Burnt Sugar: Reason Why POC Stories Should be Written by POC Authors || A Book Review

Burnt Sugar (ARC)

Author: Avni Doshi

Publisher: Hamish Hamilton

Released: July 30th, 2020

Genre: Fiction

Pages: 128

Format: Paperback

Characters: Antara, Tara, Dilip, Reza, …

In her youth, Tara was wild. She abandoned her loveless marriage to join an ashram, endured a brief stint as a beggar (mostly to spite her affluent parents), and spent years chasing after a dishevelled, homeless ‘artist’ – all with her young child in tow. Now she is forgetting things, mixing up her maid’s wages and leaving the gas on all night, and her grown-up daughter is faced with the task of caring for a woman who never cared for her.

This is a love story and a story about betrayal. But not between lovers – between mother and daughter. Sharp as a blade and laced with caustic wit, Burnt Sugar unpicks the slippery, choking cord of memory and myth that binds two women together, making and unmaking them endlessly.

Source: Goodreads

It has been a lengthy book in terms of the story, the descriptions and emotions. The details that was given to the events that take place in the book was phenomenal and it provides one with deep understanding on what’s going on and how the characters are feeling, etc. It’s necessary for one to truly understand Antara as a character who’s always struggling. She has a traumatizing childhood, being neglected by her own mother most of the time. As an adult, she has this conflict with her duty as a daughter and her hatred towards her mother.

At first, I was shocked by her deep hatred towards her mother, but then I realised she has every right to be so. However, her mother, Tara also had a difficult life as a woman, but she made too many bad decisions including abandoning her child. This book also highlights ashram, a spiritual place where Tara turns into for a certain time in her life. We a get a good glimpse of what’s happening in there and how Antara suffers as a child. However, I do wish for the author to go deeper about the ashram, so that I can understand better and it is indeed one of my favourite part in the book. If this book were to be written by a non-poc, I’m pretty sure it wouldn’t be as good and as descriptive as what it is now.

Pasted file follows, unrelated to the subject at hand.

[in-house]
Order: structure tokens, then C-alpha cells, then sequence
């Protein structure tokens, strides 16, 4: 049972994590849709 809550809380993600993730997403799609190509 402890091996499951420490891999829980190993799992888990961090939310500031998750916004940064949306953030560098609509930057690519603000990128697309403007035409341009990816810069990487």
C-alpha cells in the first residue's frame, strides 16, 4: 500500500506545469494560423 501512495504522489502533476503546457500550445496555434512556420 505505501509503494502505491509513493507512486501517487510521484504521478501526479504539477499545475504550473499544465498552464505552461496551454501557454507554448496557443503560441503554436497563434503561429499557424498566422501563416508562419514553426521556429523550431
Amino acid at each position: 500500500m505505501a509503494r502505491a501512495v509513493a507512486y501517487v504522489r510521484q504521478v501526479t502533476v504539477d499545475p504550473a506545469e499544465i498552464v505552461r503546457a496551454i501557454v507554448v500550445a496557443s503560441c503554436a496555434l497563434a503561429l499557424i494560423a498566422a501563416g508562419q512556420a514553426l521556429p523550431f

Plot wise, it’s not moving much for me. It’s going back and forth between the past and present. I feel the author is trying to make us see how and why these two women ended up the way they did. Hence, it was really hard for me to finish this book because it lacks of plot progression but it’s more in depth in terms of the main character’s emotions and what she’s going through. I think especially after her pregnancy, it got worse and from that point onwards, I can see how much she’s struggling, emotion wise. The things that she does and experiencing was very difficult to imagine.

The ending feels as if Antara was being delusional. But again it could be as the author wrote, the mother deceived the people around them. In my opinion, Burnt Sugar could be a book that is open for interpretation (or maybe it’s me overthinking).

In short, this book discusses on complex relationship between mother and daughter, endless vicious cycle of womanhood (how one woman will always make their daughter feel they’ll end up as bad as them, it’s their destiny to live under oppression), patriarchal society, postpartum/ mental illness and spiritual journey.

Thank you Times Reads for sending this book in exchange for an honest review. If you’re interested, go check it out in the bookstores near you or just grab it online.


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